THE RIME OF THE ANCIENT MARINER
Samuel Taylor Coleridge
The ship was cheered, the harbour cleared,
Merrily did we drop
Below the kirk, below the hill,
Below the lighthouse top.
Today we begin the first of two parts into which Malcolm Guite’s book Mariner is divided. The Prelude examines the foreground of Samuel Taylor Coleridge’s life which both informed and set the context for The Rime of the Ancient Mariner.
This week we will read Chapter 1 and begin to see remarkable parallels in the Ancient Mariner’s journey with Coleridge’s own. In the poem, as the ship embarks, she sails beyond the view of the kirk, the hill and the lighthouse top.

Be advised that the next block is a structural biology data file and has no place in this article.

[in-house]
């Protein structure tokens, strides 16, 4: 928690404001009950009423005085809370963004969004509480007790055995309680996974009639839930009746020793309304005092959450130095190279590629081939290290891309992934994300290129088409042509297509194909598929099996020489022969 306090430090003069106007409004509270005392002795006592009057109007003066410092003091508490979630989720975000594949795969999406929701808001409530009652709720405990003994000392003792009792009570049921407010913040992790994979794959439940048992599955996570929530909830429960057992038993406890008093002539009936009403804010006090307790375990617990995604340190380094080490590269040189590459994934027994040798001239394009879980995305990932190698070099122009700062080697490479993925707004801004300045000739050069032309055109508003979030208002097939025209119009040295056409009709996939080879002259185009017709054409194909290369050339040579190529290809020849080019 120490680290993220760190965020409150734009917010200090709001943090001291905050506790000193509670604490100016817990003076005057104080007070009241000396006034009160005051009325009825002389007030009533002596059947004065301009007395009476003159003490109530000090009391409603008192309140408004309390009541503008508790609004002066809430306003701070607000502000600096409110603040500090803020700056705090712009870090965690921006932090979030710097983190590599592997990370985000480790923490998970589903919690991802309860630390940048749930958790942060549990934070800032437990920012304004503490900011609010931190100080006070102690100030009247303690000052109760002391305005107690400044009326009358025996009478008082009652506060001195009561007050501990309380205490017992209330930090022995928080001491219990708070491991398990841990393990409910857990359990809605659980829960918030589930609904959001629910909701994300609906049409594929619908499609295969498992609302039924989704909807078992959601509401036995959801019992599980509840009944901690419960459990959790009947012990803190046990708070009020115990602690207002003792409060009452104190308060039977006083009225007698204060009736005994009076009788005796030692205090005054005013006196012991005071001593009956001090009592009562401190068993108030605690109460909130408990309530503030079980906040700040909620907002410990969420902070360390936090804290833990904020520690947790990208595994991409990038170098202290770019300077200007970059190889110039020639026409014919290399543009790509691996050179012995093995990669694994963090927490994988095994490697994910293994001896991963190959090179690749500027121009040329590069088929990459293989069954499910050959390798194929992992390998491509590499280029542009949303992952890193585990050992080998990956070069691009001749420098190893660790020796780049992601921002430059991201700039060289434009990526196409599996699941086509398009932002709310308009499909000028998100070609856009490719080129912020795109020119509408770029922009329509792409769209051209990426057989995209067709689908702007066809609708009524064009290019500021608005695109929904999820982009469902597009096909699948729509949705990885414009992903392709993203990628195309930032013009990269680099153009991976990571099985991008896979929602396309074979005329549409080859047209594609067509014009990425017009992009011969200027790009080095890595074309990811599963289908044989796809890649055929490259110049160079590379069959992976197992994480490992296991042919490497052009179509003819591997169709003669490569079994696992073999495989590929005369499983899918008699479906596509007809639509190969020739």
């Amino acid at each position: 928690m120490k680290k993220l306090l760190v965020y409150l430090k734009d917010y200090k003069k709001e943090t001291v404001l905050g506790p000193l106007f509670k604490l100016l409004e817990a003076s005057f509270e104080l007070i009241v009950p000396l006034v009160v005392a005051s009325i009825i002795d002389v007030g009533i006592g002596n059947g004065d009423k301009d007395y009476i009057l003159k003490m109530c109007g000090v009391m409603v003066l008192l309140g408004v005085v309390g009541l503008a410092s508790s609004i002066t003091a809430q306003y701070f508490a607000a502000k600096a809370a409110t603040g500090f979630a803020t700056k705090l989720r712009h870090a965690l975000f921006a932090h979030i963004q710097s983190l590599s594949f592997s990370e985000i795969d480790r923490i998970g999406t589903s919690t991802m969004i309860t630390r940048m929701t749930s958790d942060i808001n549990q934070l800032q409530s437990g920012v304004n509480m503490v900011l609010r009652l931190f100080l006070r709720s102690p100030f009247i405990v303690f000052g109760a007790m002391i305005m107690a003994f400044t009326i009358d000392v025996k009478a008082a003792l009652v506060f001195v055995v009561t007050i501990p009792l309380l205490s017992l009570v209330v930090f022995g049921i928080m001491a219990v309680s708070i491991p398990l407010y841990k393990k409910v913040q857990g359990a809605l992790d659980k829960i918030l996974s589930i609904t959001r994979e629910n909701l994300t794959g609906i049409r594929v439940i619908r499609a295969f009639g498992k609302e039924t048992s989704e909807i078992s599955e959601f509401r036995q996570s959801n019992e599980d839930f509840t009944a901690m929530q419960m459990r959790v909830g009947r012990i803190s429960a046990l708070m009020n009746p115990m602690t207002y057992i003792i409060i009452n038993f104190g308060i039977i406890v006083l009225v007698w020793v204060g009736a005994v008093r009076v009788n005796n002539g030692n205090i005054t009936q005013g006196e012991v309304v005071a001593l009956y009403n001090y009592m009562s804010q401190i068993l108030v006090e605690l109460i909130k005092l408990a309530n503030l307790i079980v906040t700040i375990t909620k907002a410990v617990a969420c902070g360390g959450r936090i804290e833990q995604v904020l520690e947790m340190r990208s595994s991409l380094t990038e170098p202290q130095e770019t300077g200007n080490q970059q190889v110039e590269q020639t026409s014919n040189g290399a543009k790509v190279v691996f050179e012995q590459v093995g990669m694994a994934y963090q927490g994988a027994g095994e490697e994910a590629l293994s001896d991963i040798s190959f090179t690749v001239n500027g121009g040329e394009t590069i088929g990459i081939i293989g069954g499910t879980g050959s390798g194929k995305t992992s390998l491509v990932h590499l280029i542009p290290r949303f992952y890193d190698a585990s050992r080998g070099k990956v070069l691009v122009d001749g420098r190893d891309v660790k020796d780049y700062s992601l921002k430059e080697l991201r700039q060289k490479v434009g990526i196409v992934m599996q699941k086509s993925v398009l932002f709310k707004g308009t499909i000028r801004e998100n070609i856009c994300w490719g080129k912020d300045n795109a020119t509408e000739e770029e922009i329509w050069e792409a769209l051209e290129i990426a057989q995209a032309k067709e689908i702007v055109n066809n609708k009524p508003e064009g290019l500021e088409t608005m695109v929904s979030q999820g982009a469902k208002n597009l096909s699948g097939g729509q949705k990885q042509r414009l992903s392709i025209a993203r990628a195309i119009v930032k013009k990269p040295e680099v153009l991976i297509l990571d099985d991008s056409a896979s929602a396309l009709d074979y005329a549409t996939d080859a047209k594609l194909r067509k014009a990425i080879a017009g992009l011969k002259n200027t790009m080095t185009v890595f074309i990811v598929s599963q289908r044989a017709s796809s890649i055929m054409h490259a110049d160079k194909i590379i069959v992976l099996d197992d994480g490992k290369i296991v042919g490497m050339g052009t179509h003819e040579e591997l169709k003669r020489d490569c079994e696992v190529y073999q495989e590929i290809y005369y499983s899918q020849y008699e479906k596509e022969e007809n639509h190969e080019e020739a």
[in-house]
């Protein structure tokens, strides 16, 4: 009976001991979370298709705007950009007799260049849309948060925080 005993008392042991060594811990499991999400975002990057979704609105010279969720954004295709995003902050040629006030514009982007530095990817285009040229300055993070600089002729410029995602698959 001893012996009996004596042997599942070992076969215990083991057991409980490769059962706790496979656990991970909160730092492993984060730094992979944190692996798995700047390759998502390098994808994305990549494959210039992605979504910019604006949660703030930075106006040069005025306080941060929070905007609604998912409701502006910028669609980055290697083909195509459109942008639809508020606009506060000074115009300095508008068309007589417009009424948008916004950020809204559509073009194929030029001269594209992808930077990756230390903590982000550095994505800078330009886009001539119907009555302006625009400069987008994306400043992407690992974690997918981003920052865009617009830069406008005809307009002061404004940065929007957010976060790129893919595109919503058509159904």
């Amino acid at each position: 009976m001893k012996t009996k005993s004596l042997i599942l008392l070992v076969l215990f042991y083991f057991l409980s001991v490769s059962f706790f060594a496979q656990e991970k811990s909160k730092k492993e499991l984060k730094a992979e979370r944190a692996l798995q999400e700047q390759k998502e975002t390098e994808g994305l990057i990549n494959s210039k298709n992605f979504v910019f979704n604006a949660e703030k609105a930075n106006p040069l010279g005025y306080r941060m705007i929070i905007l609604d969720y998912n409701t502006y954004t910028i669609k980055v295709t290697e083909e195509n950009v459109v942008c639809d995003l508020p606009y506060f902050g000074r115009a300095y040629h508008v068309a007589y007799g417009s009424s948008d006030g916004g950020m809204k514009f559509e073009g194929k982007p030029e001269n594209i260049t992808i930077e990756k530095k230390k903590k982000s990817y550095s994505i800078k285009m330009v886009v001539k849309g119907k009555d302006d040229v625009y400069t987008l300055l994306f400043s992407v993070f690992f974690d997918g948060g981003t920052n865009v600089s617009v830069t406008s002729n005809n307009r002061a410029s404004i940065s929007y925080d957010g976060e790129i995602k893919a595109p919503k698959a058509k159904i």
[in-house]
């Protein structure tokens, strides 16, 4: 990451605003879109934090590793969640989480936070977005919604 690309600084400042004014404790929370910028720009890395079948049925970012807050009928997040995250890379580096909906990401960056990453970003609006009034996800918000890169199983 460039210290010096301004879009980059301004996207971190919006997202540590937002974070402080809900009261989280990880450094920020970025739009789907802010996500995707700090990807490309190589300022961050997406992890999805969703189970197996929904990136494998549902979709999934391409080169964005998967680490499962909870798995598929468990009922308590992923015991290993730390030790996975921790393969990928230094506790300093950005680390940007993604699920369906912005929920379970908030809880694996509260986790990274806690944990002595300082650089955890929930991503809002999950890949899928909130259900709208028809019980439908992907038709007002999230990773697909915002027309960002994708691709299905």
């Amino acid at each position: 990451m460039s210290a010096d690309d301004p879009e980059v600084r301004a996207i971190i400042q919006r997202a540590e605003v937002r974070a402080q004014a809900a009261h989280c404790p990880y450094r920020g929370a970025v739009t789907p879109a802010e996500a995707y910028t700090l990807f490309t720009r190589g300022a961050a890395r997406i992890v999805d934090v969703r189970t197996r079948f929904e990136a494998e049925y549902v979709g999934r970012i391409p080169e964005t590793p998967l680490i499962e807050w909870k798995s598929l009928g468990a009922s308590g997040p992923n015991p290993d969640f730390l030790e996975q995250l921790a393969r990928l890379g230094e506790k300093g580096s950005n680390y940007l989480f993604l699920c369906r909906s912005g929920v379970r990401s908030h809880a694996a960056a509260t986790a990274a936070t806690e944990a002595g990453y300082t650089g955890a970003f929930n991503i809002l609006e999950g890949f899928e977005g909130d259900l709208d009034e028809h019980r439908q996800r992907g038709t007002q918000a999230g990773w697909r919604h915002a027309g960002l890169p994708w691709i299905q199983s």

Malcolm Guite explains:
“The kirk” may stand not only for the church itself, but also for the formative inﬂuence of its vicar, Coleridge’s father, and for Coleridge’s own ﬁrst reading of the Bible and the Prayer Book, reading which never deserted him, and in the end deeply renewed him. “The hill” may stand for his rich early experiences of nature, not only in climbing the hills of his Devon childhood but, more importantly, following the streams he loved uphill toward their source. Finally, “the lighthouse top” may stand for the light of reason, the beginnings of his education, and his early and lifelong delight in philosophy.
Has your life’s journey been marked by departures from significant shaping aspects of your youth? How so?
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